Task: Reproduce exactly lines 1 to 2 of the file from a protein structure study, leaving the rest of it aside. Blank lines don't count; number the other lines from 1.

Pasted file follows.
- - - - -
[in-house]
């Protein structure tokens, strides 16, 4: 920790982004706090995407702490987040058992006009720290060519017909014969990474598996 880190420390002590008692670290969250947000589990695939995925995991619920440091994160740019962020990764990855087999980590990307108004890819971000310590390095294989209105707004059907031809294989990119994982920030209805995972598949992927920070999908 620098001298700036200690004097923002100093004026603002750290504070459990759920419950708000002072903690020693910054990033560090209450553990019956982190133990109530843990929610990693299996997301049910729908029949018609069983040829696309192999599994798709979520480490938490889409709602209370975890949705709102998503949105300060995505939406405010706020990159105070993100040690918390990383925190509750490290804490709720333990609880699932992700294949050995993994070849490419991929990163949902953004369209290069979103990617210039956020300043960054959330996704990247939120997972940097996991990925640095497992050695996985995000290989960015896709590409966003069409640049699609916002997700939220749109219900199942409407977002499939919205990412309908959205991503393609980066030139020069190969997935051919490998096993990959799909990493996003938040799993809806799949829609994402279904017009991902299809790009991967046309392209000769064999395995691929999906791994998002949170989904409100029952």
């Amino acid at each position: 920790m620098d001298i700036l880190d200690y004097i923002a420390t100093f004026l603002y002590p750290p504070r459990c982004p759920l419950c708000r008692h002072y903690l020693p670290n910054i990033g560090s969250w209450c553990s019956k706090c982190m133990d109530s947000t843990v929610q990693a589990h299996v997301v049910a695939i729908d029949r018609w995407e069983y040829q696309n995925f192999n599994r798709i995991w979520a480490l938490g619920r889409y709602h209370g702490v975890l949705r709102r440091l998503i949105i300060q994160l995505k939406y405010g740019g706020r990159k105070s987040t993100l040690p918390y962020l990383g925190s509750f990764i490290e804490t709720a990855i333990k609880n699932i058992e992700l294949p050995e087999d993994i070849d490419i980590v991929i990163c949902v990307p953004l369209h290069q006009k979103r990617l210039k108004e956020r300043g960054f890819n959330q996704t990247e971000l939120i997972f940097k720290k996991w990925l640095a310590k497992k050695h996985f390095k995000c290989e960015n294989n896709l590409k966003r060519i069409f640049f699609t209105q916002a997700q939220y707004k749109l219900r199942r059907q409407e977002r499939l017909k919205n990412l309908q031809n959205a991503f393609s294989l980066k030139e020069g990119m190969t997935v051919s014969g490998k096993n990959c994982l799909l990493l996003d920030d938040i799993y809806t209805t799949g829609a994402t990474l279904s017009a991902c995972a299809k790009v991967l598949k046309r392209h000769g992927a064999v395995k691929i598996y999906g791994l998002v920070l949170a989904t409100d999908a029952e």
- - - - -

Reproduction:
[in-house]
């Protein structure tokens, strides 16, 4: 920790982004706090995407702490987040058992006009720290060519017909014969990474598996 880190420390002590008692670290969250947000589990695939995925995991619920440091994160740019962020990764990855087999980590990307108004890819971000310590390095294989209105707004059907031809294989990119994982920030209805995972598949992927920070999908 620098001298700036200690004097923002100093004026603002750290504070459990759920419950708000002072903690020693910054990033560090209450553990019956982190133990109530843990929610990693299996997301049910729908029949018609069983040829696309192999599994798709979520480490938490889409709602209370975890949705709102998503949105300060995505939406405010706020990159105070993100040690918390990383925190509750490290804490709720333990609880699932992700294949050995993994070849490419991929990163949902953004369209290069979103990617210039956020300043960054959330996704990247939120997972940097996991990925640095497992050695996985995000290989960015896709590409966003069409640049699609916002997700939220749109219900199942409407977002499939919205990412309908959205991503393609980066030139020069190969997935051919490998096993990959799909990493996003938040799993809806799949829609994402279904017009991902299809790009991967046309392209000769064999395995691929999906791994998002949170989904409100029952």